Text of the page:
31 January 2006

Which religion does ID "establish"?

Okay. Here's the "disclaimer" which caused all the furor:


"The Pennsylvania Academic Standards require students to learn about Darwin’s Theory of Evolution and eventually to take a standardized test of which evolution is a part.

"Because Darwin’s Theory is a theory, it continues to be tested as new evidence is discovered. The Theory is not a fact. Gaps in the Theory exist for which there is no evidence. A theory is defined as a well-tested explanation that unifies a broad range of observations.

"Intelligent Design is an explanation of the origin of life that differs from Darwin’s view. The reference book, Of Pandas and People, is available for students who might be interested in gaining an understanding of what Intelligent Design actually involves."


In reaching his decision Judge Jones treated four issues:


1. Whether an Objective Observer Would Know that ID and Teaching About "Gaps" and "Problems" in Evolutionary Theory are Creationist, Religious Strategies that Evolved from Earlier Forms of Creationism (Opinion, 18 - 36).


On this question we are treated to an historical review of the controversy over evolution going back to the 1920s and 1930s. And, of course, he does find that, in fact, "an objective observer would know that ID and teaching about 'gaps' and 'problems' in evolutionary theory are creationist, religious strategies that evolved from earlier forms of creationism." I see at least two logical problems here.


First, it ignores the issue of whether there are "gaps" or "problems" with evolutionary theory. Let's say, for purposes of argument, that creationists were the first to talk about gaps and problems with evolution. So what? That in and of itself is irrelevant to the question of whether there are gaps or problems. It is, in fact, a form of ad hominem; it's called a bulverism, an attempt to refute an argument by making a statement about why a person is making the argument. Joe says to John, "There are gaps and problems in the theory of evolution." John responds by saying, "Joe, you only say that because you are a creationist." Seriously, what has Joe's being a creationist have to do with whether there are gaps and problems with the theory of evolution. What if, Joe is a creationist because he first came to believe that there are gaps and problems with evolution? Let's turn things around a bit. John says to Joe, "Evolution is true." Joe responds, "John, you only say that because you are an atheist." The proposition, "Evolution is true" is not refuted by asserting anything about the person stating the proposition. In the same way, Joe's being a creationist is irrelevant to the question of whether there are gaps and problems with the theory of evolution.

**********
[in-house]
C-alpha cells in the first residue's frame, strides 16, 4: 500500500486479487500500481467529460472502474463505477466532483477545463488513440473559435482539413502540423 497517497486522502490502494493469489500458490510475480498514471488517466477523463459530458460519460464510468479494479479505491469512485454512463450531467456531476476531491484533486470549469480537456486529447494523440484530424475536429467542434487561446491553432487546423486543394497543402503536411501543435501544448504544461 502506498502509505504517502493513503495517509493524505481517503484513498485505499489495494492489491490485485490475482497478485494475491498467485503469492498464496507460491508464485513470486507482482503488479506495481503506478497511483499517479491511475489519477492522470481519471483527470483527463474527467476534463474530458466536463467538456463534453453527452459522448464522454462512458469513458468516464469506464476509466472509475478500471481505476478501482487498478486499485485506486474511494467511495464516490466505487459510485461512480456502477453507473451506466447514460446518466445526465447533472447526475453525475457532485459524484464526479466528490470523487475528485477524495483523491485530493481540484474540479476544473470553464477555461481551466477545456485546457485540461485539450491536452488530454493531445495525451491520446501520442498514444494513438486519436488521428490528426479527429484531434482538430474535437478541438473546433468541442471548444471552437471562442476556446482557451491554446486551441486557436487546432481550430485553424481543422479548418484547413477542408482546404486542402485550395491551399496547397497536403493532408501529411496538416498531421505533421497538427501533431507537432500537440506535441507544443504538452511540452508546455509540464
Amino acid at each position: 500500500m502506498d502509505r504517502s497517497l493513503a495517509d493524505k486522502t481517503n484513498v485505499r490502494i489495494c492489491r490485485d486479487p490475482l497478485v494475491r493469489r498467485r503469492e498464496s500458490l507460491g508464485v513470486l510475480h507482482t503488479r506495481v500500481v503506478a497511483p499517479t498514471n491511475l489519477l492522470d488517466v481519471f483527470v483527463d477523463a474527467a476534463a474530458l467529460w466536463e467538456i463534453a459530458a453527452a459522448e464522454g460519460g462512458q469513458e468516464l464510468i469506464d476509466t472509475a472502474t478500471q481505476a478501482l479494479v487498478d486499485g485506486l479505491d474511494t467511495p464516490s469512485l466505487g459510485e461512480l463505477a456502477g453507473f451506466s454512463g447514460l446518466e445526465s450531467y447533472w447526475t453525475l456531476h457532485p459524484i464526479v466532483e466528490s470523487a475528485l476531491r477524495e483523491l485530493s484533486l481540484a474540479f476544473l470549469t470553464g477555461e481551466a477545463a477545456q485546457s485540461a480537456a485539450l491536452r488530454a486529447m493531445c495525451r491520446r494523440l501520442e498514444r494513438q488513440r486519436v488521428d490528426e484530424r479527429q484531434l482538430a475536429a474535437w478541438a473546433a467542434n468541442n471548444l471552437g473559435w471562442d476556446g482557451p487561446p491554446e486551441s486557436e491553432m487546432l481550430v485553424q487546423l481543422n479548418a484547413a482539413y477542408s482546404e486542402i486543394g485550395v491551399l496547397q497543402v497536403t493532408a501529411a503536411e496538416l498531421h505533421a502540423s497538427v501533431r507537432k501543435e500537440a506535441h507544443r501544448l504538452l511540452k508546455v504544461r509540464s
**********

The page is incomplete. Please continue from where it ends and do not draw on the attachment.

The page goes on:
The second problem is that, Judge Jones's reasoning here would mean that there could never be any meaningful talk of any gaps or problems with evolutionary theory. Let's say that someone whom even evolutionists recognized as a bona fide scientist (for our purposes, let's say the late Stephen J. Gould) started talking about gaps and problems in evolutionary theory. There could never be any mention of it because, as Judge Jones now informs us, any such talk is a religious strategy that evolved from earlier forms of creationism.


2. Whether an Objective Student Would View the Disclaimer as an Official Endorsement of Religion (Opinion 37 -- 50).